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Wisconsin Natural Resources magazine

Wisconsin Natural Resources magazine

October 1999

© Thomas L. Eddy
Namesake of the new trail.

© Thomas L. Eddy

On the Trail of Snake Creek

A school assignment spawned a community project and a beautiful natural attraction.

Thomas L. Eddy

Nestled along the base of a craggy ridge in east central Wisconsin lies Snake Creek Corridor, a scenic stream valley where you might glimpse a frolicking river otter, a low-soaring northern harrier, or hear the resonant clamor of sandhill cranes in the fog-shrouded distance. It's the kind of spiritual place where a person feels part of the chorus amid spring peepers and wood frogs.

The small oblong valley in central Green Lake County is near the town of Princeton. Throughout the corridor, expansive lowlands on the extinct lakebed of Glacial Lake Oshkosh create a pastoral landscape woven by meadows, marshes and tamarack swamps. The area is home to a variety of native plant and animal populations, notably wetlands species, some of which are state threatened and endangered.

Snake Creek, the spring-fed stream that names the corridor, originates from the lower slope of a rocky escarpment that's timbered with scattered oak woodlands and red cedar glades. The threadlike meander winds northeasterly for about four miles through a mosaic of shrub-fringed marshes, sedge meadows, tamarack swamps, low prairies, and fens before it becomes a tributary of the Puchyan River, draining into the Fox River and eventually into Lake Michigan at Green Bay.

Back in 1978, my biology students were studying the vascular plants in the corridor as part of a Student Teacher Integrated Research program. After two years we had collected more than 1,400 specimens that we later identified as 501 different species – a little more than half the total number of plant species known in the county. Our study provided the driving force to interest communities in establishing a nature trail through the valley. Of course, good timing, a little luck and generous benefactors didn't hurt.

Extensive wetlands had kept the Snake Creek area largely undeveloped. A railroad grade to usher in rail service had been built through here in 1871 and was discontinued in 1979 when the Chicago and Northwestern Railroad Company sold the ties and tracks for salvage, and offered the abandoned right-of-way to adjacent landowners and other prospective buyers.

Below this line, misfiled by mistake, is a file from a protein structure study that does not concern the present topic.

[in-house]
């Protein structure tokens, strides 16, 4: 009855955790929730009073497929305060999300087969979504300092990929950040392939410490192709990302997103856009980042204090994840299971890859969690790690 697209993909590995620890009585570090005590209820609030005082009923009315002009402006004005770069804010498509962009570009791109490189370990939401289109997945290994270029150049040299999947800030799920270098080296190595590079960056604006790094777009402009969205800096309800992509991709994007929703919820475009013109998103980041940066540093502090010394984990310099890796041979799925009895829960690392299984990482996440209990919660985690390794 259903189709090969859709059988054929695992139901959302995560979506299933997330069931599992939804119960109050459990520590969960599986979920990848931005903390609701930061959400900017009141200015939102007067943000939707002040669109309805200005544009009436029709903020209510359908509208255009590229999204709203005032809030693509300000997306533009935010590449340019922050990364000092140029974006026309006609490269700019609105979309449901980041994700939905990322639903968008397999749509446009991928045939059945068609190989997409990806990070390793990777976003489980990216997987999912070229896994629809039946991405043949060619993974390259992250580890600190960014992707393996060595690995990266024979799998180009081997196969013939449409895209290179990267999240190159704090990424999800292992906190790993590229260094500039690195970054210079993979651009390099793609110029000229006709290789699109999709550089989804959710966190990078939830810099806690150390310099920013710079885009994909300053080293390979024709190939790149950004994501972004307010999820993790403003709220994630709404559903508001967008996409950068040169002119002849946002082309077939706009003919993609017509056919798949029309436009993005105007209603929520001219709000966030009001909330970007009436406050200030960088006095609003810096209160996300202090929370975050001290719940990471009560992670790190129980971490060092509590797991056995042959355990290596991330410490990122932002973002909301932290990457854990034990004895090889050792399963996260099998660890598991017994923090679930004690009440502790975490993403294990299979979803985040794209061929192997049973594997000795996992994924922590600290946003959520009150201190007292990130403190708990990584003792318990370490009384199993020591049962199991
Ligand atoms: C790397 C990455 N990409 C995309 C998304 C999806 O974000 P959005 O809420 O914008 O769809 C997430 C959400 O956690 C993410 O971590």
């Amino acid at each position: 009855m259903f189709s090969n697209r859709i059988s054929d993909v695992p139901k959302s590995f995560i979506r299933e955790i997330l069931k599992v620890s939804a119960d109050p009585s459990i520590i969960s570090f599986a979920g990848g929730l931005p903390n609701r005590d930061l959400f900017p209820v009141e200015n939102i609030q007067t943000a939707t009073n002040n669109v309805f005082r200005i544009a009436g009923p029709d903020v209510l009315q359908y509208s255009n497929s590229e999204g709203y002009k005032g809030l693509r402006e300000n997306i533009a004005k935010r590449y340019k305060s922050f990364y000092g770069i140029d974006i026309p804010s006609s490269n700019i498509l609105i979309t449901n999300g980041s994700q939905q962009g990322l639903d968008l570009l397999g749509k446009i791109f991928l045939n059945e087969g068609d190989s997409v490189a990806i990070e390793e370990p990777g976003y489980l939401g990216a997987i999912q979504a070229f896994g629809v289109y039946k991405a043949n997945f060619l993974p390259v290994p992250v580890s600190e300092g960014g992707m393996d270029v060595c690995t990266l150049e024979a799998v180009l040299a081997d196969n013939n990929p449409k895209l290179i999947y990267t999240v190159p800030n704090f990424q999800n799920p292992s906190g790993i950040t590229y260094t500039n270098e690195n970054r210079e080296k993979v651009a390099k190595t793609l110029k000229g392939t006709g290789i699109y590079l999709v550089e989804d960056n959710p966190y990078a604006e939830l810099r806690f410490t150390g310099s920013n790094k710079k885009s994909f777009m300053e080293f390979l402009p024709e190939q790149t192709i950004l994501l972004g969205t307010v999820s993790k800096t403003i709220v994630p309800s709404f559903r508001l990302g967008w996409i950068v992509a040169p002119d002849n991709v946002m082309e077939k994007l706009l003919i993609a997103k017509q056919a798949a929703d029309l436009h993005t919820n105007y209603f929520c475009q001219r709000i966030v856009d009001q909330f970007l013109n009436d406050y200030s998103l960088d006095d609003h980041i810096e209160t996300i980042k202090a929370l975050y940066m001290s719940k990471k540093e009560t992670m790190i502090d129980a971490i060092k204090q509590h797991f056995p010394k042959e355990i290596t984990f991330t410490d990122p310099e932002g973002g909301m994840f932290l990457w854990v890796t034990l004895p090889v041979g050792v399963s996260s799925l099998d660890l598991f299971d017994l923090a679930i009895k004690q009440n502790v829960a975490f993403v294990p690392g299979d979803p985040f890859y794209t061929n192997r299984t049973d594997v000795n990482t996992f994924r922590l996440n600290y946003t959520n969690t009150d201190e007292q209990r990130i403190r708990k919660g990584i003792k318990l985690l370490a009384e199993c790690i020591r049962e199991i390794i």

The offer came at the same time we were starting to sense the corridor's natural diversity and appreciate that the site would make a great place to promote wetlands education. I worked with the Green Lake Area Chapter of the lzaak Walton League of America (lWLA or "Ikes") to acquire a segment of the abandoned railroad grade and develop it into the Snake Creek Wetlands Trail (SCWT). In 1980, the Ikes bought 1.75 miles of abandoned railroad between Green Lake and Princeton with matching funds from the late Clarence F. Busse, a teacher and amateur naturalist. The 66-foot-wide corridor and adjoining ¾-mile segment owned by Badger Mining Corporation formed a 14 ¼-acre parcel.

The community pitched-in to transform the railbed to a trail. Student and adult volunteers contributed time, talents, and labor.

Building the trail was a community effort.

© Thomas L. Eddy
Building the trail was a community effort. © Thomas L. Eddy

They graded the trail to better drain water; built and installed a trailhead welcome sign; constructed and placed birdhouses; researched, crafted and erected interpretive exhibits along the trail; and assembled an observatory platform near the edge of a tamarack swamp. Their volunteer efforts garnered the Wisconsin Earth Guard Award from the Wisconsin Association for Environmental Education in 1984.

In 1987 to further preserve wetlands, the Green Lake Area Ikes bought 8.4 grassy acres of calcareous fen contiguous to the wetlands trail. They used grant money from the IWLA National Endowment Fund and a donation from Jean (Redmond) Jahnke in memory of her late husband, Don. Though small in area, the fen contains a rare mix of wetland plants and animals. The holdings further increased in 1990 when the local Ikes commemorated the 20th anniversary of Earth Day by buying an additional 10.5 acres of sedge meadows and fens bordering the property. These private donations by local businesses, industry, civic organizations and individuals pieced together a whole wetland complex.